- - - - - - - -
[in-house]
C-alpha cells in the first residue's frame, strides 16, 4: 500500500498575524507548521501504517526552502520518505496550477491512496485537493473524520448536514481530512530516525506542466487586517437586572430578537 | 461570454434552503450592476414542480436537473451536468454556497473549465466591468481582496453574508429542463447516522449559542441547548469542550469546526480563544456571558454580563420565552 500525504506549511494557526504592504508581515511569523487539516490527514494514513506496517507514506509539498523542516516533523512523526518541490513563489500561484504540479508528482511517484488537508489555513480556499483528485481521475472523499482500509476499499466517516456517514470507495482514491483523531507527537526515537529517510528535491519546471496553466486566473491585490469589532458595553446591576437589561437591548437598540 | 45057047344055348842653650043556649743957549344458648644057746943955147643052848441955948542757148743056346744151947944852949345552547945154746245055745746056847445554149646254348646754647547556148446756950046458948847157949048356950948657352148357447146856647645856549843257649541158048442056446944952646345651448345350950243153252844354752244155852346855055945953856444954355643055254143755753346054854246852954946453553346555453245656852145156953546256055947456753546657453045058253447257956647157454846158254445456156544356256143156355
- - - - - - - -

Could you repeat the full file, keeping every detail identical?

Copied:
[in-house]
C-alpha cells in the first residue's frame, strides 16, 4: 500500500498575524507548521501504517526552502520518505496550477491512496485537493473524520448536514481530512530516525506542466487586517437586572430578537 | 461570454434552503450592476414542480436537473451536468454556497473549465466591468481582496453574508429542463447516522449559542441547548469542550469546526480563544456571558454580563420565552 500525504506549511494557526504592504508581515511569523487539516490527514494514513506496517507514506509539498523542516516533523512523526518541490513563489500561484504540479508528482511517484488537508489555513480556499483528485481521475472523499482500509476499499466517516456517514470507495482514491483523531507527537526515537529517510528535491519546471496553466486566473491585490469589532458595553446591576437589561437591548437598540 | 45057047344055348842653650043556649743957549344458648644057746943955147643052848441955948542757148743056346744151947944852949345552547945154746245055745746056847445554149646254348646754647547556148446756950046458948847157949048356950948657352148357447146856647645856549843257649541158048442056446944952646345651448345350950243153252844354752244155852346855055945953856444954355643055254143755753346054854246852954946453553346555453245656852145156953546256055947456753546657453045058253447257956647157454846158254445456156544356256143156355